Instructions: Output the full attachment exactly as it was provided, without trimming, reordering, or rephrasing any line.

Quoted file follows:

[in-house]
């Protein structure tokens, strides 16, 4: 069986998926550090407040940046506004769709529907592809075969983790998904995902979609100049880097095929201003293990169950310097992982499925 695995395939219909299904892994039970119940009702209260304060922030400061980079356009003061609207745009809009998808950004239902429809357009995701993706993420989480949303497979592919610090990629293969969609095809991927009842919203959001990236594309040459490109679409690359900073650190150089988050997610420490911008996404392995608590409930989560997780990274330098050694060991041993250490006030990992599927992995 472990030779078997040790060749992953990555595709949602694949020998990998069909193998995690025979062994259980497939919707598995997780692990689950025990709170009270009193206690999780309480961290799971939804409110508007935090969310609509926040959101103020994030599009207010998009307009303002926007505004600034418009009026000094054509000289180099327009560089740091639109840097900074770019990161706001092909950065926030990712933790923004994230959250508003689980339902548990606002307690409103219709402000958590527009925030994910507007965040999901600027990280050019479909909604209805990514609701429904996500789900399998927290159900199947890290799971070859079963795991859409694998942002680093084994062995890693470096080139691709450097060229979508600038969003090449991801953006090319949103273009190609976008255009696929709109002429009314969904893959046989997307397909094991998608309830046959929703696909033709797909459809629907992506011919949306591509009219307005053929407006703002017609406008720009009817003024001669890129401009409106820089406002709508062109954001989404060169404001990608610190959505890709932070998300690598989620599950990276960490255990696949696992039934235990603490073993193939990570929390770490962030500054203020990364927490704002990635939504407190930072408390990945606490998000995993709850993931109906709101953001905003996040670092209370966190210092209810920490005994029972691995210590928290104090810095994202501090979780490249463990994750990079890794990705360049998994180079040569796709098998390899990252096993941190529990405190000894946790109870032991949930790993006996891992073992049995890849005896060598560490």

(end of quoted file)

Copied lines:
[in-house]
């Protein structure tokens, strides 16, 4: 069986998926550090407040940046506004769709529907592809075969983790998904995902979609100049880097095929201003293990169950310097992982499925 695995395939219909299904892994039970119940009702209260304060922030400061980079356009003061609207745009809009998808950004239902429809357009995701993706993420989480949303497979592919610090990629293969969609095809991927009842919203959001990236594309040459490109679409690359900073650190150089988050997610420490911008996404392995608590409930989560997780990274330098050694060991041993250490006030990992599927992995 472990030779078997040790060749992953990555595709949602694949020998990998069909193998995690025979062994259980497939919707598995997780692990689950025990709170009270009193206690999780309480961290799971939804409110508007935090969310609509926040959101103020994030599009207010998009307009303002926007505004600034418009009026000094054509000289180099327009560089740091639109840097900074770019990161706001092909950065926030990712933790923004994230959250508003689980339902548990606002307690409103219709402000958590527009925030994910507007965040999901600027990280050019479909909604209805990514609701429904996500789900399998927290159900199947890290799971070859079963795991859409694998942002680093084994062995890693470096080139691709450097060229979508600038969003090449991801953006090319949103273009190609976008255009696929709109002429009314969904893959046989997307397909094991998608309830046959929703696909033709797909459809629907992506011919949306591509009219307005053929407006703002017609406008720009009817003024001669890129401009409106820089406002709508062109954001989404060169404001990608610190959505890709932070998300690598989620599950990276960490255990696949696992039934235990603490073993193939990570929390770490962030500054203020990364927490704002990635939504407190930072408390990945606490998000995993709850993931109906709101953001905003996040670092209370966190210092209810920490005994029972691995210590928290104090810095994202501090979780490249463990994750990079890794990705360049998994180079040569796709098998390899990252096993941190529990405190000894946790109870032991949930790993006996891992073992049995890849005896060598560490």